RootsAir From Costa Rica, joined Feb 2005, 4188 posts, RR: 37 Posted (11 years 5 days 23 hours ago) and read 2474 times:
Last year I took SN brussels from GVA to Marseille on an AvroJet and I was surprised at how noisy the flaps were . When they were moving before landing in marseille, I sleeping and freaked out with the noise. Is it me or are ARJ's flaps that noisy
A man without the knowledge of his past history,culture and origins is like a tree without roots
SlamClick From United States of America, joined Nov 2003, 10062 posts, RR: 65
Reply 3, posted (11 years 5 days 22 hours ago) and read 2392 times:
The BAe or Avro does have that very noisy band. It actually occurs only (or loudest) when in transit. IIRC it was around 12-16 degrees on their way to or from the first setting which was 18.
It was programmed into our simulator and sitting in the briefing room near the end of the session before you, you could actually hear it. It was then time to hit the bathroom before getting into the box.
Once evening my wife and I were standing in our driveway when we lived near an airport. We could hear a jet idling by overhead but when we heard that sound my wife laughed out loud and said: "I don't even have to look up!" I was flying the "quadrophonic leaf blower" at that time and she knew the sound.
Happiness is not seeing another trite Ste. Maarten photo all week long.
Troubleshooter From Germany, joined Feb 2005, 423 posts, RR: 4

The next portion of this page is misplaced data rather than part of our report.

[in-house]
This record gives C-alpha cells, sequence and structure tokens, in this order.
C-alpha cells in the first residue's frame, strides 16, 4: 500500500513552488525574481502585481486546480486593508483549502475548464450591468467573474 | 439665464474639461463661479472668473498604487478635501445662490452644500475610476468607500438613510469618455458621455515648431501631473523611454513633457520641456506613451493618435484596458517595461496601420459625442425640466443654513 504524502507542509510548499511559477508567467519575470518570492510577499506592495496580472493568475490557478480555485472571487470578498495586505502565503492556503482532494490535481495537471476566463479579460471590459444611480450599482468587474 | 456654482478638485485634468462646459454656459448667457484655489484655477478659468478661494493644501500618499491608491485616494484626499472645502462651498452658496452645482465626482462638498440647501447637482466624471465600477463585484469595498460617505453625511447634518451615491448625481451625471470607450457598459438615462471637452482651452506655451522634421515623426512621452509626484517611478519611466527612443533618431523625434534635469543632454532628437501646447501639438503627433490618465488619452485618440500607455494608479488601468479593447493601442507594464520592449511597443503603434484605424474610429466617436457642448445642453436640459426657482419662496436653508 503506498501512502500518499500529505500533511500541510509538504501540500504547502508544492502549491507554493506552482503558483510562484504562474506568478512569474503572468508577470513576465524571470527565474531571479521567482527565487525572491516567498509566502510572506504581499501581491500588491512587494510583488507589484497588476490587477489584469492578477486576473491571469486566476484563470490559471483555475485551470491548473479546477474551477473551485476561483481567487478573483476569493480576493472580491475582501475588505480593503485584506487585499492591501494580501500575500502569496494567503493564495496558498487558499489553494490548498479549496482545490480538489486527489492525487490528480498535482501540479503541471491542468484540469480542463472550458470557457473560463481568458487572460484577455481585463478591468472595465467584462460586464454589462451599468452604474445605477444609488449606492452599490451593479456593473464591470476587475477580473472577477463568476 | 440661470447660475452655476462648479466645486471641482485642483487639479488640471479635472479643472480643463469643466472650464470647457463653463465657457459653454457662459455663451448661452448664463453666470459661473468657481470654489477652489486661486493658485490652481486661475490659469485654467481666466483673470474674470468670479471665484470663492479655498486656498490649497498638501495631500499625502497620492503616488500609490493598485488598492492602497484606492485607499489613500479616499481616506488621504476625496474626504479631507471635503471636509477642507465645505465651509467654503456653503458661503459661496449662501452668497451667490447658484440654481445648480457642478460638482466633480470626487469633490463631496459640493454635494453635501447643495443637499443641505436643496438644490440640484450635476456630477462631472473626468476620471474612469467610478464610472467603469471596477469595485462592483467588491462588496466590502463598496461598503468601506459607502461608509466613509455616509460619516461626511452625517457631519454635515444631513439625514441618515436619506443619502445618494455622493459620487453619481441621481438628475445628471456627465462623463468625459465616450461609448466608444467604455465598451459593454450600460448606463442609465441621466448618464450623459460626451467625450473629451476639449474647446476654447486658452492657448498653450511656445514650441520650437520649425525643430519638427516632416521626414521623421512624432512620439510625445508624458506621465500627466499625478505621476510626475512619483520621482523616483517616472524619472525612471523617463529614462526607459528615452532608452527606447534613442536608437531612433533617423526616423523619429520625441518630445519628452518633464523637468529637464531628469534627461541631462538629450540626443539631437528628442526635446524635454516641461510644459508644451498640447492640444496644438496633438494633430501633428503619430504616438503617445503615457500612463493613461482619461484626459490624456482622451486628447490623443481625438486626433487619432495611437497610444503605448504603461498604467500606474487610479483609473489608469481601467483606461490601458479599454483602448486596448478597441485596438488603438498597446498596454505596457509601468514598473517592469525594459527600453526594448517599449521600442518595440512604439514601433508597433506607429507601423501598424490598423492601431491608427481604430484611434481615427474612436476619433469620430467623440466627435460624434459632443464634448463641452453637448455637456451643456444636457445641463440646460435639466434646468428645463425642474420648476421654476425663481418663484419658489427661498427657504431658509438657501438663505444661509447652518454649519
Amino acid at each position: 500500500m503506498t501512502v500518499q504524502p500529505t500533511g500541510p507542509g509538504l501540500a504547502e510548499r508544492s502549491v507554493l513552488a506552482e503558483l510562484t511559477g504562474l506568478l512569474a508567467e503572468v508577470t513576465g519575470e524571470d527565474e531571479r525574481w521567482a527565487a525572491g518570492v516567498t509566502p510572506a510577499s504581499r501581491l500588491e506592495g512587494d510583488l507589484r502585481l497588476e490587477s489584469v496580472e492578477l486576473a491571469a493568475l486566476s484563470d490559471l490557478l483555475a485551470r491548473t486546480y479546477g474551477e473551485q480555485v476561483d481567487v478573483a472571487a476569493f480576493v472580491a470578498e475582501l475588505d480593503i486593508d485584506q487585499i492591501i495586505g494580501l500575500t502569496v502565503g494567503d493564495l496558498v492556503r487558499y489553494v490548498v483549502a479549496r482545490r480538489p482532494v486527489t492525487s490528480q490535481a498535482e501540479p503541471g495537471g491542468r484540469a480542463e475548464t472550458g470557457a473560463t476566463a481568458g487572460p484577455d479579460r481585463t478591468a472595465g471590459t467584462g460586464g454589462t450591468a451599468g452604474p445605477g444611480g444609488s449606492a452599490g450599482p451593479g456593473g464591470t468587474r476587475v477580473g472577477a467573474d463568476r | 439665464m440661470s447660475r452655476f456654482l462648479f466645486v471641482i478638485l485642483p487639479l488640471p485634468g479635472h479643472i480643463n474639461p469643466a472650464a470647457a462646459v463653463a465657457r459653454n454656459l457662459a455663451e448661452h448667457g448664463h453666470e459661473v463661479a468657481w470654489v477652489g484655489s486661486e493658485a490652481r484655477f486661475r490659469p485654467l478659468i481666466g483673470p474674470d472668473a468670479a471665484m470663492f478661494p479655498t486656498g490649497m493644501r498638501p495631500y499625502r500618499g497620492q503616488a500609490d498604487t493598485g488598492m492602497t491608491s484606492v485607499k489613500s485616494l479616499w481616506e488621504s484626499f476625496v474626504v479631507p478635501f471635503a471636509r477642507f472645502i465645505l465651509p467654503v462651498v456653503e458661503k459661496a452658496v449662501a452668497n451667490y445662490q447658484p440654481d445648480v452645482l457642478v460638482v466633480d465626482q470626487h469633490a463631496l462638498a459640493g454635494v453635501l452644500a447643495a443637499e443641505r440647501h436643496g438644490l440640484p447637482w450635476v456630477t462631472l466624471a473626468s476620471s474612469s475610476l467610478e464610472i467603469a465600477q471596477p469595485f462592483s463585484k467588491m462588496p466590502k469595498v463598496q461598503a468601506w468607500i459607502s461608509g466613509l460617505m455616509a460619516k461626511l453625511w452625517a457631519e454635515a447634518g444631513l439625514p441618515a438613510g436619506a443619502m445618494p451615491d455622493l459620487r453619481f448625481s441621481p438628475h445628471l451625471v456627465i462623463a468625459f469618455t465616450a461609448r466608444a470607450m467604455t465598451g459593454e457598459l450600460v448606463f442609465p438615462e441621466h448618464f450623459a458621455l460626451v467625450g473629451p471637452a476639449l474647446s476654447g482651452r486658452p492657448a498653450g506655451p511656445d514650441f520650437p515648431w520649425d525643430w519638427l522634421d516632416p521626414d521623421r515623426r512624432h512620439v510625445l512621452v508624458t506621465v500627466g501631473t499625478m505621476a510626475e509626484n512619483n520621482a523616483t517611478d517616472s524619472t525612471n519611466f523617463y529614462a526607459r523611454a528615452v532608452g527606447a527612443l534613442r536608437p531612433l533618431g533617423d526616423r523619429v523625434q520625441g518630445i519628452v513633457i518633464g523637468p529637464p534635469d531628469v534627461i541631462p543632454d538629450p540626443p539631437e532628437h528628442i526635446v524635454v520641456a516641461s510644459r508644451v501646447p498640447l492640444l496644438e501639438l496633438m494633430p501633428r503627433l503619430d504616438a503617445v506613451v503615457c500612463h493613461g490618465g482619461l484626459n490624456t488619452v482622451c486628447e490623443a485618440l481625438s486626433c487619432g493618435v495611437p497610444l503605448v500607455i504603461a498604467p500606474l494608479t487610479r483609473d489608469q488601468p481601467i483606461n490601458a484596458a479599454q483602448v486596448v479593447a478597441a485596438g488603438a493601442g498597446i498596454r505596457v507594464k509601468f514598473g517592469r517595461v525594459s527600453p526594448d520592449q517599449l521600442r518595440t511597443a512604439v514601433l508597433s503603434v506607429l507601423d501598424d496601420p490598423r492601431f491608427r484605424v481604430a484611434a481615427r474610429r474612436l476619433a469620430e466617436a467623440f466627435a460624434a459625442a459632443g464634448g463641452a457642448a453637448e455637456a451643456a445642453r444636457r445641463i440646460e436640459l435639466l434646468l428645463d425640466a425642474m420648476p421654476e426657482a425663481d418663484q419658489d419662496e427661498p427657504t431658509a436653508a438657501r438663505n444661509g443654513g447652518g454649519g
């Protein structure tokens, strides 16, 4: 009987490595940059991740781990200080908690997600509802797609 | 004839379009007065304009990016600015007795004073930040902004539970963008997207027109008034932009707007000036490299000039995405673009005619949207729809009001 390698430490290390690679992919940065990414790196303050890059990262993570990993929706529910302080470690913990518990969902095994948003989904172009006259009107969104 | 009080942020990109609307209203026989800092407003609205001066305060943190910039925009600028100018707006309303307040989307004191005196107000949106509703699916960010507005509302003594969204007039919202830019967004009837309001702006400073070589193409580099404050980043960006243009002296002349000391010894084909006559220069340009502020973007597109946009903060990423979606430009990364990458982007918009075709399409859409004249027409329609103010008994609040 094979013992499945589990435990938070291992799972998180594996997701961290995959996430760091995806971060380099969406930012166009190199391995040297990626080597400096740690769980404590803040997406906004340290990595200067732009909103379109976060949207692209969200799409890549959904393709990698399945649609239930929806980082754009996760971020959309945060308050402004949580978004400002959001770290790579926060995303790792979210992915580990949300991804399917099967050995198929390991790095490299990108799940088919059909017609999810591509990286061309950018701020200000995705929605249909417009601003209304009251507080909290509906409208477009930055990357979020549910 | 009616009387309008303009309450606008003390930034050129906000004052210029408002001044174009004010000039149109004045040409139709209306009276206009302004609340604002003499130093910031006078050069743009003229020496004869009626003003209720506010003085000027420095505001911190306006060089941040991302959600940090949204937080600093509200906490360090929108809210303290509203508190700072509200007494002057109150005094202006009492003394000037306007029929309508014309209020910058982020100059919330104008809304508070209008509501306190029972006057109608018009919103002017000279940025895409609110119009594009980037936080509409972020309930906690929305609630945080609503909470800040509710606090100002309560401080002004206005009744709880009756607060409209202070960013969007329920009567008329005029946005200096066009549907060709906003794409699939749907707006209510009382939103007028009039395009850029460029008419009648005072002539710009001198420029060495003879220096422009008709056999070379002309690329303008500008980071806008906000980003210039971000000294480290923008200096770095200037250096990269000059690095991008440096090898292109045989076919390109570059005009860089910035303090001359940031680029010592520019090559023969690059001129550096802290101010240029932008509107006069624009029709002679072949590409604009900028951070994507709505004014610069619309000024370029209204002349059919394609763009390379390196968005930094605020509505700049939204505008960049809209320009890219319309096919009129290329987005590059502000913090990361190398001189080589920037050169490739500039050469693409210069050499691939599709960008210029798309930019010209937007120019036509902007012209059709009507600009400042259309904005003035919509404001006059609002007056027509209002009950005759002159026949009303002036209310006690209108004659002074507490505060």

Reply 7, posted (11 years 5 days 8 hours ago) and read 2204 times:
I was once told that this noise on the "vierzylinder" (146/RJ) is produced by the slot between the flap panel and the fuselage. They introduced a shutter for the # 1 flap track on later 146 versions and on all RJs. But this did not solve the problem. I love that sound. That makes the ship more "personal".
Bri2k1 From United States of America, joined Dec 2004, 988 posts, RR: 3
Reply 10, posted (11 years 4 days 14 hours ago) and read 2085 times:
I just took UA from IAH to DEN today and I agree! We were on a 737-500. During the landing roll, with the ground spoilers still deployed, the flaps began to retract. From seat 17A, I was able to see the long green-colored bar beneath the spoilers rotate (noisily) to retract the flaps. It was very loud without the spoliers stowed. Howver, I also flew CO 737-800 and 900 craft over the weekend, and I didn't find them to be any less noisy.
Airgypsy From United States of America, joined Nov 1999, 130 posts, RR: 2
Reply 11, posted (11 years 4 days 14 hours ago) and read 2071 times:
The Howl of Hatfield is caused by the same thing that makes a blade of grass hum between your fingers.
The spoilers have a seal strip that is pressed down tight against the flap when it is retracted and then opens when the flap extends 0-18 degrees. A very large reed instrument. The seal strips are replaced for cracking because of this dynamic. Been there, done that on the -146.